Hellenism and Empire: Language, Classicism, and Power in the Greek World, AD 50-250

By Simon Swain | Go to book overview

II
Galen

The next major figure, the physician, medical writer, and philosopher Galen, is one of the most accomplished intellectuals of the second century, a man of standing in his own time and hugely influential afterwards.1 Galen was born in Pergamum in 129 into the heart of second sophistic society. His father practised geometry and architecture among other learned subjects, and from an early age Galen was immersed through his care in a philosophical, literary, and scientific education of the highest quality.2 Galen's numerous surviving writings--which are by no means restricted to medicine--show a man obsessed with two things: education and the furtherance of knowledge on the one hand, on the other his own attainments and talent. Since Galen lived at Rome for well over thirty years in the latter part of the second century and developed many contacts with the elite of the capital, including successive emperors from Marcus to Severus, he offers a particularly good opportunity for further discovering Greek attitudes to the Roman Empire.


GALEN IN ROME I

Galen was already a well respected doctor by 157 when he returned to Pergamum after a period of several years study in Alexandria,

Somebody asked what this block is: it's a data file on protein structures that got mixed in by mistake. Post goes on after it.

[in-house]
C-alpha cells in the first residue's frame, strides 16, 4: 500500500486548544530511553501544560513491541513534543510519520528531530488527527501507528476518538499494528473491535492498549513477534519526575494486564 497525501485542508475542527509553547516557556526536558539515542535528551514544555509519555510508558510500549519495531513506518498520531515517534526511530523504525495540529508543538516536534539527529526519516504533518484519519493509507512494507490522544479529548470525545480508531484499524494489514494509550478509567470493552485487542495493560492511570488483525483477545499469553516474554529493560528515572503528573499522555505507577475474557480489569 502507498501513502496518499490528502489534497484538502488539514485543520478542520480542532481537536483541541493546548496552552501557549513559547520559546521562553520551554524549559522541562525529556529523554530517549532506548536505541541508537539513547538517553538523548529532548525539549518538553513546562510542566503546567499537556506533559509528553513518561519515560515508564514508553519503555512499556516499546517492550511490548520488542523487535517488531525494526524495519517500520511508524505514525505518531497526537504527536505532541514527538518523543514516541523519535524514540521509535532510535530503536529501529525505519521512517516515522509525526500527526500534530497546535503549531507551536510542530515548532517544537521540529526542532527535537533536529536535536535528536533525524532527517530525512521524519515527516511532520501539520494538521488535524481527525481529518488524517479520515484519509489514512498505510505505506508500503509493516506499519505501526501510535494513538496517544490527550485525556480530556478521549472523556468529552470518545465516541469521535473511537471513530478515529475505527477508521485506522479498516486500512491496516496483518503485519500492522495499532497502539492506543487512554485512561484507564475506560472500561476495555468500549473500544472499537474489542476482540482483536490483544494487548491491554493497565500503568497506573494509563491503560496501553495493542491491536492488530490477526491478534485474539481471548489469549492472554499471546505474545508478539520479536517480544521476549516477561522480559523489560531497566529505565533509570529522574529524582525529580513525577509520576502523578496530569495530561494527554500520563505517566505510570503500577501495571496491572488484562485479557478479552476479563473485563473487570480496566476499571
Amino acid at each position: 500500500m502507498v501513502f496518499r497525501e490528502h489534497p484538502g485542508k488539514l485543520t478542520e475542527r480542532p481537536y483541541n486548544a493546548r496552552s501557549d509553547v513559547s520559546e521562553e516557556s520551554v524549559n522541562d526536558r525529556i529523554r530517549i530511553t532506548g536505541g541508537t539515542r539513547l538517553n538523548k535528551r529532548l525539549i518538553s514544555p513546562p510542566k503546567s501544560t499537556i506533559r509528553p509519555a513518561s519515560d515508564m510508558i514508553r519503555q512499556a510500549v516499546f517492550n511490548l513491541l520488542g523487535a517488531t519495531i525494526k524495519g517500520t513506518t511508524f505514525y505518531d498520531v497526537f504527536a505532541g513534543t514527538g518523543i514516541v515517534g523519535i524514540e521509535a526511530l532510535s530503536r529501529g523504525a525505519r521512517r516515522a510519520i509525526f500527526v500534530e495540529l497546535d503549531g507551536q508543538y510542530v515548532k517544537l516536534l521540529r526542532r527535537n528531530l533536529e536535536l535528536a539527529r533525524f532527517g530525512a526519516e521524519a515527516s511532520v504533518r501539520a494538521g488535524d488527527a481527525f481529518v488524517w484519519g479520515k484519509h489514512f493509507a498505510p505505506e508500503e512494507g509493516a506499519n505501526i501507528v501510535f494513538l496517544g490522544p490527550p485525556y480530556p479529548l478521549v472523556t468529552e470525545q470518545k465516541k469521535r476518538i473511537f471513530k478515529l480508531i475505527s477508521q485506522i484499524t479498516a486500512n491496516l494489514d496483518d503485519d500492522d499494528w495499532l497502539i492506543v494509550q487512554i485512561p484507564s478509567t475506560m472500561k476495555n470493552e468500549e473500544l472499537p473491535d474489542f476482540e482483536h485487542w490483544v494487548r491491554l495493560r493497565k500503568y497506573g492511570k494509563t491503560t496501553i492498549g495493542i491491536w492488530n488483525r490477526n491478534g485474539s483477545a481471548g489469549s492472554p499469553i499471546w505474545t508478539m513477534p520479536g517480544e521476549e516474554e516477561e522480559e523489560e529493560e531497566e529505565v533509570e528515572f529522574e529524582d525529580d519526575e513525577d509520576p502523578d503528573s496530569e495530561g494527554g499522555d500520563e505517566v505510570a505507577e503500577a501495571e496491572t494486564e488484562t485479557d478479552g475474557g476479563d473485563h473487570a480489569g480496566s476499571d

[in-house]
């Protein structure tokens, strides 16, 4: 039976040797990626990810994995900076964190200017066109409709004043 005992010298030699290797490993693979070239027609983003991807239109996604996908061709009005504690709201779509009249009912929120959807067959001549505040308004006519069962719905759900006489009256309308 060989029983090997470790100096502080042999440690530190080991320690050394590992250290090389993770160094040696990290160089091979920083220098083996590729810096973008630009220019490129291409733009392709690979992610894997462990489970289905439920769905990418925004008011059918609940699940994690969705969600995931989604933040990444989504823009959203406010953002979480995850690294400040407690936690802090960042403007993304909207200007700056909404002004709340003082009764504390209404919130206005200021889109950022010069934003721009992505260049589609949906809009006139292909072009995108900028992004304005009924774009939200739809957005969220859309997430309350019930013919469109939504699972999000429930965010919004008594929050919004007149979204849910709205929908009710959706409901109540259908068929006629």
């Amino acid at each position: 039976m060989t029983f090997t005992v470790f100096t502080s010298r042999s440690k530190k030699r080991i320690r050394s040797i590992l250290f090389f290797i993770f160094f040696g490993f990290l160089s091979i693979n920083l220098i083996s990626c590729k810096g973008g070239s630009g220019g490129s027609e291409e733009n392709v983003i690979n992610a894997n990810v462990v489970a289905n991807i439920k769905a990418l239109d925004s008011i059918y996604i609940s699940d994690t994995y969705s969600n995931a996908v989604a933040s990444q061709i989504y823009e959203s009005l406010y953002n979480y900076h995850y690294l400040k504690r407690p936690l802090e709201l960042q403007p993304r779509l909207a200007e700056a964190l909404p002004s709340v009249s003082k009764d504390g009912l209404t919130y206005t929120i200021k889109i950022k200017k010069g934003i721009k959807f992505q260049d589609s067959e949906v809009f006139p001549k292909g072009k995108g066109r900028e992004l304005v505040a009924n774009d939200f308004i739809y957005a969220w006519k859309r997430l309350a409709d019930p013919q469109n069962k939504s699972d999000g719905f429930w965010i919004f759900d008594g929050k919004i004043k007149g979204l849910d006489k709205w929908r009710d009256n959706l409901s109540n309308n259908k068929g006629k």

____________________
1
Galen's works are cited by volume and page of Kühn edition ( 1821-33; repr. 1965), unless otherwise specified; the traditional Latin title will be given at the first occurrence. A concordance with modern editions of individual works can be found in Nutton 1981: 263-4, Hankinson 1991: 238-47, López- Férez 1991: 309-29.
2
On his life see Nutton 1972, and esp. id. 1973. Galen's Roman name is unknown ( 'Claudius' is an early modern fiction); Kudlien 1986: 84-6 suggests he remained a peregrinus, but this seems implausible. Architecture, etc.: v. 42. 5-6, vi. 755. 11-12; that Galen's father Nico ( Suda y 32) was the learned Pergamene architect Aelius Nico (PIR2 G 24; Bowersock 1969: 60) or his colleague Julius Nicodemus 'also called Nico' (cf. Nutton 1979: 183) is a likely assumption.

-357-

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Hellenism and Empire: Language, Classicism, and Power in the Greek World, AD 50-250
Table of contents

Table of contents

  • Title Page iii
  • ACKNOWLEDGEMENTS vii
  • Contents ix
  • Abbreviations xi
  • Introduction 1
  • Part One - Greeks 15
  • 1 - Language and Identity 17
  • 2 - The Practice of Purism 43
  • 3 - Past and Present 65
  • 4 - The Greek Novel and Greek Identity 101
  • Part Two - Greeks and Rome 133
  • 5 - Plutarch 135
  • 6 - Dio of Prusa 187
  • 7 - Arrian and Appian 242
  • 8 - Aristides 254
  • 9 - Lucian 298
  • 10 - Pausanias 330
  • II - Galen 357
  • 12 - Philostratus 380
  • 13 - Cassius Dio 401
  • Conclusion 409
  • APPENDIX A The Dating of the Greek Novels 423
  • APPENDIX B Sosius Senecio's Alleged Eastern Origin 426
  • APPENDIX C The Dating of Dio of Prusa's Rhodian and Alexandrian Orations 428
  • APPENDIX D Galen's On Theriac to Piso 430
  • Bibliography 433
  • Index 475
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